The Revelations of Simone Weil: Like Alexei Navalny, she embodied her ideals despite the personal cost. (Megan Dent, Feb 25, 2024, The Dispatch)

Some may associate theology with cloisters, and mysticism with escapism. Many may associate philosophy with classrooms. Simone Weil combusts these associations. She refused to advance ideas that she had not lived or, more specifically, that she had not substantiated with her own body in the coarse complexity of the real world. She remained tenaciously committed to reality—its pain, its unpalatability, its contradictions—for all of her short and remarkable life. “She didn’t only make very strong comments, she went out and did them, which absolutely astounded people,” one scholar said recently.

In recent days, many have been similarly astounded by the example of Alexei Navalny returning to Russia in 2021, into the hands of those who’d poisoned him and who would eventually kill him. Freedom in Russia was no mere idea for Navalny. It was a hope that he carried back to his country in his own body, the novichok barely out of his bloodstream.

Much of our own politics has become the opposite: disembodied. Reductive answers to intractable questions are the bread and butter of the internet. Never has it been easier to assert, with utter conviction, ideas that are simply untethered from the irreconcilable qualities of reality. This can lead to profound dishonesty—to lies about the world as it really is. Often those making the strongest claims have the least to lose. Their own bodies aren’t on the line.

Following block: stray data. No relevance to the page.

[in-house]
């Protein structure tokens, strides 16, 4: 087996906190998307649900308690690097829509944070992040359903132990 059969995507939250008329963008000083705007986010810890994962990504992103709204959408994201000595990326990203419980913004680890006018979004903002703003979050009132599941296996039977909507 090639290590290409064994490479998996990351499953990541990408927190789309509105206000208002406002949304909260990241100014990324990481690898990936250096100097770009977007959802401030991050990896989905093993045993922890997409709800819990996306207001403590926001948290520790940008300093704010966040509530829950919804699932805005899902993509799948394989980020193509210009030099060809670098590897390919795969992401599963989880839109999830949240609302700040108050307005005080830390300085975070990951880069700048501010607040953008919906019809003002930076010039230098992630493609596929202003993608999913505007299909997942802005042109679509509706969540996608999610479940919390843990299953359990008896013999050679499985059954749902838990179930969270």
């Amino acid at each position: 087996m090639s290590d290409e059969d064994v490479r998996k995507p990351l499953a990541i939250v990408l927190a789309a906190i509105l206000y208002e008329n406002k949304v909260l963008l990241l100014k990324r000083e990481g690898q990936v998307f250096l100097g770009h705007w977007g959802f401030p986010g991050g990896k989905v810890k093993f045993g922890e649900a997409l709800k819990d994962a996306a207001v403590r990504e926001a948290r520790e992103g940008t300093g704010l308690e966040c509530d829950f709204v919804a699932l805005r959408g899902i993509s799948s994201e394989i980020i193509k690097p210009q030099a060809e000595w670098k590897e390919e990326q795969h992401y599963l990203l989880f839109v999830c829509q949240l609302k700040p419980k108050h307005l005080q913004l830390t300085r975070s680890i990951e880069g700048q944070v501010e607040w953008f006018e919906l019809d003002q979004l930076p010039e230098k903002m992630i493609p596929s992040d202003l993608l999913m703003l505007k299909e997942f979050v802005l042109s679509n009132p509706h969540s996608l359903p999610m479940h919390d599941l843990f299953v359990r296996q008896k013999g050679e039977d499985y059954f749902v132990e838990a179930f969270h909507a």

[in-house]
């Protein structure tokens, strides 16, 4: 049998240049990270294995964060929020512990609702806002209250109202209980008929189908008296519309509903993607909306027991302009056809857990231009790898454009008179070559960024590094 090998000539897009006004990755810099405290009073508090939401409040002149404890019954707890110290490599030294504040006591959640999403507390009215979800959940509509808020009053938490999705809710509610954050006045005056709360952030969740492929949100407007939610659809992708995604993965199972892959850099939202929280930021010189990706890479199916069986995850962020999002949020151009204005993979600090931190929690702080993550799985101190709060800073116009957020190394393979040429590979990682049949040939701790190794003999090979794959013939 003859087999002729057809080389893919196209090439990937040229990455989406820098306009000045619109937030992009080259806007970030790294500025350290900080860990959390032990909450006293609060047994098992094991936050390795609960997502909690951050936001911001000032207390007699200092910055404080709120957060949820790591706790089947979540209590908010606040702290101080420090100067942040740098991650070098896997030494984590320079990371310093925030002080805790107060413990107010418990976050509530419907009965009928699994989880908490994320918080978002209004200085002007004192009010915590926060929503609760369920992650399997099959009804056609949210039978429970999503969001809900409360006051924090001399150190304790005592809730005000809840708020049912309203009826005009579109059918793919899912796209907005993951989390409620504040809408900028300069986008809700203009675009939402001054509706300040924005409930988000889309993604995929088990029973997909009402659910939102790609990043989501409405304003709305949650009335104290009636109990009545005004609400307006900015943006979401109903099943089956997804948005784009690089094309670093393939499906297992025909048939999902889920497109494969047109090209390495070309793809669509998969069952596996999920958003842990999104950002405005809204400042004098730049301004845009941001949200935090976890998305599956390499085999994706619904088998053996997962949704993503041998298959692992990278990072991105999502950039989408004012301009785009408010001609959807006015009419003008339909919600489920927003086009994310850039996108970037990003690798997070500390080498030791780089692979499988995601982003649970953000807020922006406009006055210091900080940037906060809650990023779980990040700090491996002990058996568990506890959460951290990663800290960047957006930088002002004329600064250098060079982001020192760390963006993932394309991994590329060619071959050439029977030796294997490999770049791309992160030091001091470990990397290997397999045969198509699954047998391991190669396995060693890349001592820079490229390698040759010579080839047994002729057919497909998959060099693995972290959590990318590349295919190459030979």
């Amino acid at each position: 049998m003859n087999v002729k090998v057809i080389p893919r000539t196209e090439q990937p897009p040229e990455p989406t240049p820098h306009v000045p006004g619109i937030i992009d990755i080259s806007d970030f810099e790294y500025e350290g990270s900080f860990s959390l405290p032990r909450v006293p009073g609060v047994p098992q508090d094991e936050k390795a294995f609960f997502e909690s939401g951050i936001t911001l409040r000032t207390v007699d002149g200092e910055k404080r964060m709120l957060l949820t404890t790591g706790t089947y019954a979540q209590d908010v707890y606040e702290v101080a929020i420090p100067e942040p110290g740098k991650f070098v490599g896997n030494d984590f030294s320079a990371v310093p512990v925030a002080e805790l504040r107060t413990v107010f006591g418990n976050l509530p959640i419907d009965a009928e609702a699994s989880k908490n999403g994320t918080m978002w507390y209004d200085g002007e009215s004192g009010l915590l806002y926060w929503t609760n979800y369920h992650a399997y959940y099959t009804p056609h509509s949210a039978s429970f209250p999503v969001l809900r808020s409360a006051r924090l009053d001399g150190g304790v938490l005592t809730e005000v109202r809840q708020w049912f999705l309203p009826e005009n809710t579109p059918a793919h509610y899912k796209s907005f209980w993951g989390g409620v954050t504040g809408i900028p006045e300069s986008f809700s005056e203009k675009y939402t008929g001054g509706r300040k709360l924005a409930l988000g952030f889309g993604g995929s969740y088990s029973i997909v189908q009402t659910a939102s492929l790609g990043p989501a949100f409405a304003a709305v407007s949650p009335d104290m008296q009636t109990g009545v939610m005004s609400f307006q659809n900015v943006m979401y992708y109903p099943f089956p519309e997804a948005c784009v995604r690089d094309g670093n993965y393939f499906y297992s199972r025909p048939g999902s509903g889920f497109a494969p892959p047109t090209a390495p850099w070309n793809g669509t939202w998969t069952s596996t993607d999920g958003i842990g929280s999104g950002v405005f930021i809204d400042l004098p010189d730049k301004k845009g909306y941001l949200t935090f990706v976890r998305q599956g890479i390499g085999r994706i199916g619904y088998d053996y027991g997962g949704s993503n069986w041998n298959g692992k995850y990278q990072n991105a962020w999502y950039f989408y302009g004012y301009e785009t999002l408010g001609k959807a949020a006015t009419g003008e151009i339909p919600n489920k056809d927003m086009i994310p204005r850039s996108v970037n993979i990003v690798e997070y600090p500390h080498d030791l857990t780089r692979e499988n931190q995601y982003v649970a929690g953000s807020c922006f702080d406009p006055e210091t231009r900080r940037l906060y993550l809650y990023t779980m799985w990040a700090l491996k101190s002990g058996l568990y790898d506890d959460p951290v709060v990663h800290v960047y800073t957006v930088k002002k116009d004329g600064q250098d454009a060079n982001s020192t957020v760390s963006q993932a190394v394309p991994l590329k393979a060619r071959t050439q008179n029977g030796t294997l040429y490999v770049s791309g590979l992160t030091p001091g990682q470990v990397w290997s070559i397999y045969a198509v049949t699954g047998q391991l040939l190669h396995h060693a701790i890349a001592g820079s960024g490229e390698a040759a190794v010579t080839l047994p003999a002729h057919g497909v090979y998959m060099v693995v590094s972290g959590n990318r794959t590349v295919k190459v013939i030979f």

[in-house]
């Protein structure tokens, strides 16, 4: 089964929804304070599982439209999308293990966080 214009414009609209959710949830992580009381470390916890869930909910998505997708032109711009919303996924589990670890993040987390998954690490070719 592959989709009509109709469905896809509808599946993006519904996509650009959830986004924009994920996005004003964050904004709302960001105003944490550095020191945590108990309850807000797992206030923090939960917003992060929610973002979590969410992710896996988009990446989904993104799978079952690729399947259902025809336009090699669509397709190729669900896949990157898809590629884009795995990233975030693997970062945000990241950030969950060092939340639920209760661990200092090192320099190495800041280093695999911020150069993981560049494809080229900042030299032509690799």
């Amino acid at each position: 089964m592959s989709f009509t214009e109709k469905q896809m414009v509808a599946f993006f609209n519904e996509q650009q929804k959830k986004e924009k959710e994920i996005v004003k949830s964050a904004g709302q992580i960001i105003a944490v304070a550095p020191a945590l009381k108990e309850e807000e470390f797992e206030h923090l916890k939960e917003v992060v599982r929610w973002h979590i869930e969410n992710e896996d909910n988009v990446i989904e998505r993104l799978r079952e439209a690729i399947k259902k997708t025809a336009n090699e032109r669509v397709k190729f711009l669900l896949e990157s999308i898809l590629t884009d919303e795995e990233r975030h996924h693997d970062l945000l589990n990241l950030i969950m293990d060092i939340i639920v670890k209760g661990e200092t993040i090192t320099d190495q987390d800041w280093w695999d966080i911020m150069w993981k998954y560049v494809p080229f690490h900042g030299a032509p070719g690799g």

But Weil, by contrast, embodied paradoxes, evading simple political or ideological definitions. She was, in the apt words of a recent biographer, “an anarchist who espoused conservative ideals, a pacifist who fought in the Spanish Civil War, a saint who refused baptism, a mystic who was a labor militant, [and] a French Jew who was buried in the Catholic section of an English cemetery.”


Has Macron promoted his own assassins? (Anne-Elisabeth Moutet, January 15, 2024, UnHerd)

This week’s French government reshuffle started in the usual endogamous Macron style, more like parthenogenesis than politics, with the nomination of the president’s “mini-me”, the 34-year-old Gabriel Attal, as his fourth PM in seven years. It ended with a dead cat slammed down on the Cabinet Room table yesterday: the arrival of the take-no-prisoners, Sarkozy-baby Rachida Dati as Minister of Culture, a job once held by the Nobel Prize winner André Malraux. A French-Moroccan national, Dati was Sarkozy’s Minister of Justice and party enforcer, blunt-spoken and an enemy of nuance. The daughter of a builder and a charwoman, with a lively personal life and a taste for Dior dresses and high heels, she made as many enemies as friends in a party not terribly keen on diversity.

That party, Les Républicains, now a sad rump that will struggle to poll 7% in June’s European elections, promptly expelled her. It won’t change her trajectory: a mediocre MEP in opposition, she has flourished as mayor of Paris’s posh 7th Arrondissement, where, from early misgivings at her flamboyance, the constituents have now become her biggest fans. The general opinion is that Dati, the consummate retail politician, gets things done: the streets are clean, the schools work, no letter goes unanswered. The 7th was the first Paris Mairie to provide Covid vaccinations, and Dati said no Paris resident from any neighbourhood would be turned away, enraging the hapless City Mayor Anne Hidalgo, whose job she is shooting for in 2026. Being the pepper and salt in an Attal Cabinet smooths her path towards that goal, just as it suits Emmanuel Macron, who courted her himself this week.